These no bake brownies are my favourite way to enjoy a hit of cacao. An old favourite recipe of mine, these have been modernised for 2018 with a drop of coffee extract and some new photos!
Chocolate brownies are a contentious subject for me. Over the last few years I gradually came to the conclusion that if they weren’t made with proper sugar and butter they just didn’t hit the spot.
So, I stopped trying to make ‘healthier’ versions (there are a few attempts on here from way back when), and generally decided to eat the real thing whenever the craving hit. I nearly always discovered that on eating said brownie I didn’t want to eat one again for a wee while. Brownies should be rich, sweet, fudgy and a bit OTT (over the top). Plus a must for me is that they should be absolutely cold from the fridge rather than warm and crumbly from the oven; warm sponge is the texture I detest most in the whole world.
Perhaps it’s because I’m not that fond of warm cake crumbs (yeah, weird I know!) that I absolutely love these no bake brownies, which controversially, don’t contain butter and proper granulated sugar. I’ve been making these since way back when my blog was invented, and I decided for 2018 the recipe (tasty addition of coffee extract!) and photographs could do with a re-vamp. They contain crumbly walnuts, gooey medjool dates, and rich chocolately raw cacao, plus an all important pinch of salt which totally brings the whole thing together. They are sweet, chocolatey and gooey enough to ensure they deliver on my brownie non-negotiables. I find them consistently easier to make than traditional brownies, and that’s never a bad thing.
You can use raw cacao or cocoa powder in these, whichever you prefer the taste of. Cacao does deliver a different taste. I find it hard to explain, but it’s less of a roasted flavour, yet more chocolately. Whether it contains all those extra antioxidants every wellness guru makes a claim about (maybe even I did once – sorry about that) is still a mystery to me but I do love the taste. Try eating a cacao or cocoa version side by side and you’ll see what I mean.
But, and here’s a good point for discussion; are these really brownies at all? I mean they look like a brownie, but maybe that’s where the similarity ends. Should I have chosen a slightly different name for them? One that didn’t try and fool you into thinking I intend these as an alternative to the real thing, but actually just another recipe to try at some point?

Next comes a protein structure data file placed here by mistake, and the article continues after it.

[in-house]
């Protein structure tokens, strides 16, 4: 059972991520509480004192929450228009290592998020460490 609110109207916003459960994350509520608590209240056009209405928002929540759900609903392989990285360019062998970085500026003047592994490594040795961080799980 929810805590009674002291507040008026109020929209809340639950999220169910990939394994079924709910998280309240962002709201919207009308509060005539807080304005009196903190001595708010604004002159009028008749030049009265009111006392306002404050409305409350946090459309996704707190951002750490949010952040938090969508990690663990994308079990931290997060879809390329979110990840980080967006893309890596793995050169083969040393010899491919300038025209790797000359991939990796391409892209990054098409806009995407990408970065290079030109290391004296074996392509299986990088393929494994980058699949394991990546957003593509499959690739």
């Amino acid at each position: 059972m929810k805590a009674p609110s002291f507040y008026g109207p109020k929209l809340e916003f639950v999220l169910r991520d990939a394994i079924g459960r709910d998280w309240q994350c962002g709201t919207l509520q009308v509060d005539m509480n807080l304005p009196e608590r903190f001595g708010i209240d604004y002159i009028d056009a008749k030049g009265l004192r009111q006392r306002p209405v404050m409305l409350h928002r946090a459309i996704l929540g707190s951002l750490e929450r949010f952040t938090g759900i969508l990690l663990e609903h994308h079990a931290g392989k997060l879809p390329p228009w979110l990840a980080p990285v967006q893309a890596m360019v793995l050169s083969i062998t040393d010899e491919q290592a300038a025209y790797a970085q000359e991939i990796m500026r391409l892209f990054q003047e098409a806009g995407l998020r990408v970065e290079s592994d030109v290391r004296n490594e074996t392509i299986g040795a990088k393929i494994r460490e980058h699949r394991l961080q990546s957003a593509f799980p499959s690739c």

I am learning more and more that the language we use around food is SO powerful, and I’ll be the first to admit I haven’t always got that right. The way we label our diets, or food choices, the emotions and morals that are attached to our choices, using the word healthy or vegan in front of everything just becuase it helps with SEO? Is it all necessary? I’ve often lamented that some recipe writers will happily tell you what’s not in a dish, before they tell you what IS in it. Can we just go back to food and recipes being described, chosen, cooked and celebrated for their flavour? Maybe that could be a trend for 2018.
In which case, perhaps you can help me come up with another name for these cacao espresso no bake brownies? Answers on a postcard (or in the comments section) please.
- 180g walnuts
- 200g soft medjool dates, pitted (bring to room temperature for best results)
- 50g cacao powder
- 1 tsp vanilla extract or pinch vanilla powder + tsp water
- pinch flaked sea salt
- 1 large ripe avocado, stone removed and flesh scooped out
- 60mls / 4 tbsp melted coconut oil
- 50g cacao powder
- 2-4 tbsp maple syrup (depending on desired level of sweetness)
- 2 tsp coffee extract
- pinch flaked sea salt
- + 24 coffee beans for garnish
- First make the base. Put the walnuts in a food processor and pulse until they resemble fine crumbs. Remove, then add in the dates along with the vanilla, blend until they come together into a large sticky ball. Add the walnuts back in along with the cacao and salt. Blitz again, the mixture will first turn into soil-like crumbs, and then it will start to stick together; you may need to scrape down the sides in-between blitzing. Pinch a bit of the mix together between your fingers and if it sticks, then you’re good to go. If not, you may need to add a teaspoon or two of water.
- Push the mix flat into the baking dish covering the base evenly, to around 1cm deep. If you use baking parchment in-between your hand and the mix it will be easier to get a smooth and even finish. Place in the fridge to set for at least 30 minutes (or overnight) while you make the topping.
- Place all of the topping ingredients into a jug or the beaker that belongs to a small hand blender, and using a hand blender blend until completely silky smooth. Taste and add more coffee extract if you like for a stronger flavour. Smooth the topping over the firm brownie base using a spatula, and then transfer to the fridge to set again. When the top has firmed up, you can remove the brownie from its tray and cut into 12 or 16 squares. Top each brownie with one or two coffee beans.
These are best kept in the fridge (for 2 weeks) or freezer (for up to 3 months).
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